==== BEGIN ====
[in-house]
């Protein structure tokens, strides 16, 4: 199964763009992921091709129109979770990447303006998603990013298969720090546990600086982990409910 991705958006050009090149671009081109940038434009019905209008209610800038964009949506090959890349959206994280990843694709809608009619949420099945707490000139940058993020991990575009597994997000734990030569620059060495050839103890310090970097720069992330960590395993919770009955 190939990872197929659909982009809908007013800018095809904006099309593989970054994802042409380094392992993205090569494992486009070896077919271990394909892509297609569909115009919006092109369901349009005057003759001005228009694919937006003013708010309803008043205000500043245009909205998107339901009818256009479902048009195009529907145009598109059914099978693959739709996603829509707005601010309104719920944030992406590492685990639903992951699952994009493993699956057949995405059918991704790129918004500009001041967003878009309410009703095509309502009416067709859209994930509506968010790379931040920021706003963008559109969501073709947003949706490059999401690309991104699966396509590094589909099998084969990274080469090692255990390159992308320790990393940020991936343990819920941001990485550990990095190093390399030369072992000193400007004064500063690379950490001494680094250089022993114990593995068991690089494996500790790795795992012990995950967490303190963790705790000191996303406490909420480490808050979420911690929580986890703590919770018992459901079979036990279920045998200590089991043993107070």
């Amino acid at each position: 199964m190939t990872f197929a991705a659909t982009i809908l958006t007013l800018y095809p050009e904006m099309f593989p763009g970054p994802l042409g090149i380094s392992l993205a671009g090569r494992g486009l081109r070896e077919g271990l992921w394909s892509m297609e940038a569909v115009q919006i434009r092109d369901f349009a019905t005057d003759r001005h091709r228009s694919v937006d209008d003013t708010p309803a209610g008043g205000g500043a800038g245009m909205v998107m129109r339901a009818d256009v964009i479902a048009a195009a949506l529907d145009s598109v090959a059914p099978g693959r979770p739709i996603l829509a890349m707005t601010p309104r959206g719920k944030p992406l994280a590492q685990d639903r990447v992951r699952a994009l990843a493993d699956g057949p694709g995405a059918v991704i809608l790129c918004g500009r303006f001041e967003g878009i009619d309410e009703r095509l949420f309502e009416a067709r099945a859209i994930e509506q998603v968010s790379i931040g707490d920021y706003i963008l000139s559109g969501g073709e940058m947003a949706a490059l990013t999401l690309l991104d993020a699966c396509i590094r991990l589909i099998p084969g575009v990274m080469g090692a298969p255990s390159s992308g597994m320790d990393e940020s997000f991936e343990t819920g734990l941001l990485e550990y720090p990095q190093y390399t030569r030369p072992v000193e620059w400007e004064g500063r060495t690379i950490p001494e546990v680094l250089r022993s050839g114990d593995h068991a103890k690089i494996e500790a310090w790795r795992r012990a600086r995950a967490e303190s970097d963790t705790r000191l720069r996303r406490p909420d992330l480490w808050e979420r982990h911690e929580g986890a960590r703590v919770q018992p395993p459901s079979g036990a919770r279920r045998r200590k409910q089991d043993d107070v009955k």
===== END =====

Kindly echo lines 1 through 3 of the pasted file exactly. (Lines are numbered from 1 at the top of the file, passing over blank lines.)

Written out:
[in-house]
């Protein structure tokens, strides 16, 4: 199964763009992921091709129109979770990447303006998603990013298969720090546990600086982990409910 991705958006050009090149671009081109940038434009019905209008209610800038964009949506090959890349959206994280990843694709809608009619949420099945707490000139940058993020991990575009597994997000734990030569620059060495050839103890310090970097720069992330960590395993919770009955 190939990872197929659909982009809908007013800018095809904006099309593989970054994802042409380094392992993205090569494992486009070896077919271990394909892509297609569909115009919006092109369901349009005057003759001005228009694919937006003013708010309803008043205000500043245009909205998107339901009818256009479902048009195009529907145009598109059914099978693959739709996603829509707005601010309104719920944030992406590492685990639903992951699952994009493993699956057949995405059918991704790129918004500009001041967003878009309410009703095509309502009416067709859209994930509506968010790379931040920021706003963008559109969501073709947003949706490059999401690309991104699966396509590094589909099998084969990274080469090692255990390159992308320790990393940020991936343990819920941001990485550990990095190093390399030369072992000193400007004064500063690379950490001494680094250089022993114990593995068991690089494996500790790795795992012990995950967490303190963790705790000191996303406490909420480490808050979420911690929580986890703590919770018992459901079979036990279920045998200590089991043993107070």
């Amino acid at each position: 199964m190939t990872f197929a991705a659909t982009i809908l958006t007013l800018y095809p050009e904006m099309f593989p763009g970054p994802l042409g090149i380094s392992l993205a671009g090569r494992g486009l081109r070896e077919g271990l992921w394909s892509m297609e940038a569909v115009q919006i434009r092109d369901f349009a019905t005057d003759r001005h091709r228009s694919v937006d209008d003013t708010p309803a209610g008043g205000g500043a800038g245009m909205v998107m129109r339901a009818d256009v964009i479902a048009a195009a949506l529907d145009s598109v090959a059914p099978g693959r979770p739709i996603l829509a890349m707005t601010p309104r959206g719920k944030p992406l994280a590492q685990d639903r990447v992951r699952a994009l990843a493993d699956g057949p694709g995405a059918v991704i809608l790129c918004g500009r303006f001041e967003g878009i009619d309410e009703r095509l949420f309502e009416a067709r099945a859209i994930e509506q998603v968010s790379i931040g707490d920021y706003i963008l000139s559109g969501g073709e940058m947003a949706a490059l990013t999401l690309l991104d993020a699966c396509i590094r991990l589909i099998p084969g575009v990274m080469g090692a298969p255990s390159s992308g597994m320790d990393e940020s997000f991936e343990t819920g734990l941001l990485e550990y720090p990095q190093y390399t030569r030369p072992v000193e620059w400007e004064g500063r060495t690379i950490p001494e546990v680094l250089r022993s050839g114990d593995h068991a103890k690089i494996e500790a310090w790795r795992r012990a600086r995950a967490e303190s970097d963790t705790r000191l720069r996303r406490p909420d992330l480490w808050e979420r982990h911690e929580g986890a960590r703590v919770q018992p395993p459901s079979g036990a919770r279920r045998r200590k409910q089991d043993d107070v009955k």